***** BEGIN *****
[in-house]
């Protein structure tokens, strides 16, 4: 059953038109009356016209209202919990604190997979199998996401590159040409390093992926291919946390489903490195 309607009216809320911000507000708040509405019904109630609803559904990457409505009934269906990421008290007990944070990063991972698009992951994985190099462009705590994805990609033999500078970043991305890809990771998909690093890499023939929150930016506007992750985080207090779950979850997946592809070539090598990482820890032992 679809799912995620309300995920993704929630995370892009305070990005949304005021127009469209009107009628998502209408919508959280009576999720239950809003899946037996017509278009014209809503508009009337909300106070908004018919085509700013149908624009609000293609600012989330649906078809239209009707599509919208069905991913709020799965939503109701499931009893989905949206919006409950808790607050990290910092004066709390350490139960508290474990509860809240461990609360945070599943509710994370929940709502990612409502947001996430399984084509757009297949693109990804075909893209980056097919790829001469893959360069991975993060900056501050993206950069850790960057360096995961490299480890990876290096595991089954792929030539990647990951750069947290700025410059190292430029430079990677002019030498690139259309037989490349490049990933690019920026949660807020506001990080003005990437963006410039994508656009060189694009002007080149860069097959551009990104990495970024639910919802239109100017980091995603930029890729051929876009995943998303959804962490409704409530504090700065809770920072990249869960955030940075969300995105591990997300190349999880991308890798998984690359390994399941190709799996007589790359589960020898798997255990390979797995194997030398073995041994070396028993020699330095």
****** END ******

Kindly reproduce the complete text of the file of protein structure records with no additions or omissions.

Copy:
[in-house]
């Protein structure tokens, strides 16, 4: 059953038109009356016209209202919990604190997979199998996401590159040409390093992926291919946390489903490195 309607009216809320911000507000708040509405019904109630609803559904990457409505009934269906990421008290007990944070990063991972698009992951994985190099462009705590994805990609033999500078970043991305890809990771998909690093890499023939929150930016506007992750985080207090779950979850997946592809070539090598990482820890032992 679809799912995620309300995920993704929630995370892009305070990005949304005021127009469209009107009628998502209408919508959280009576999720239950809003899946037996017509278009014209809503508009009337909300106070908004018919085509700013149908624009609000293609600012989330649906078809239209009707599509919208069905991913709020799965939503109701499931009893989905949206919006409950808790607050990290910092004066709390350490139960508290474990509860809240461990609360945070599943509710994370929940709502990612409502947001996430399984084509757009297949693109990804075909893209980056097919790829001469893959360069991975993060900056501050993206950069850790960057360096995961490299480890990876290096595991089954792929030539990647990951750069947290700025410059190292430029430079990677002019030498690139259309037989490349490049990933690019920026949660807020506001990080003005990437963006410039994508656009060189694009002007080149860069097959551009990104990495970024639910919802239109100017980091995603930029890729051929876009995943998303959804962490409704409530504090700065809770920072990249869960955030940075969300995105591990997300190349999880991308890798998984690359390994399941190709799996007589790359589960020898798997255990390979797995194997030398073995041994070396028993020699330095």